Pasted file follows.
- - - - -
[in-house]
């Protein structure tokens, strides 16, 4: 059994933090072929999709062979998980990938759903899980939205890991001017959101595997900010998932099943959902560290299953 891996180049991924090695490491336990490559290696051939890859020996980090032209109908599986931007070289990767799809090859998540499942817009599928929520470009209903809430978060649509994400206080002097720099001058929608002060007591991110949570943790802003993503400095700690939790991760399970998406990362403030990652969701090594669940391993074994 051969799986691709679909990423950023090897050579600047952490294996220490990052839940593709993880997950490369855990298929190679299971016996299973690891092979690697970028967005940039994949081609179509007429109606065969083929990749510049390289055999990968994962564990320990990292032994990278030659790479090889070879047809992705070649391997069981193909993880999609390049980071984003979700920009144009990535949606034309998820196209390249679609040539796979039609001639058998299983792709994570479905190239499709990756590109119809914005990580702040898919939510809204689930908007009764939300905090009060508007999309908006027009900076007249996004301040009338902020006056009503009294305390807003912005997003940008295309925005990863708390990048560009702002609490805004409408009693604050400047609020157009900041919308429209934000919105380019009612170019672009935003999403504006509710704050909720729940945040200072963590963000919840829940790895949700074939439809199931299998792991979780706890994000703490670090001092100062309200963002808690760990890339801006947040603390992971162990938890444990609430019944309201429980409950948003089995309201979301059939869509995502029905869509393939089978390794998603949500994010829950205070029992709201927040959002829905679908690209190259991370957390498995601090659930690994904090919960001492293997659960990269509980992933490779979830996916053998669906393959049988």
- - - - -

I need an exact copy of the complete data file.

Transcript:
[in-house]
């Protein structure tokens, strides 16, 4: 059994933090072929999709062979998980990938759903899980939205890991001017959101595997900010998932099943959902560290299953 891996180049991924090695490491336990490559290696051939890859020996980090032209109908599986931007070289990767799809090859998540499942817009599928929520470009209903809430978060649509994400206080002097720099001058929608002060007591991110949570943790802003993503400095700690939790991760399970998406990362403030990652969701090594669940391993074994 051969799986691709679909990423950023090897050579600047952490294996220490990052839940593709993880997950490369855990298929190679299971016996299973690891092979690697970028967005940039994949081609179509007429109606065969083929990749510049390289055999990968994962564990320990990292032994990278030659790479090889070879047809992705070649391997069981193909993880999609390049980071984003979700920009144009990535949606034309998820196209390249679609040539796979039609001639058998299983792709994570479905190239499709990756590109119809914005990580702040898919939510809204689930908007009764939300905090009060508007999309908006027009900076007249996004301040009338902020006056009503009294305390807003912005997003940008295309925005990863708390990048560009702002609490805004409408009693604050400047609020157009900041919308429209934000919105380019009612170019672009935003999403504006509710704050909720729940945040200072963590963000919840829940790895949700074939439809199931299998792991979780706890994000703490670090001092100062309200963002808690760990890339801006947040603390992971162990938890444990609430019944309201429980409950948003089995309201979301059939869509995502029905869509393939089978390794998603949500994010829950205070029992709201927040959002829905679908690209190259991370957390498995601090659930690994904090919960001492293997659960990269509980992933490779979830996916053998669906393959049988």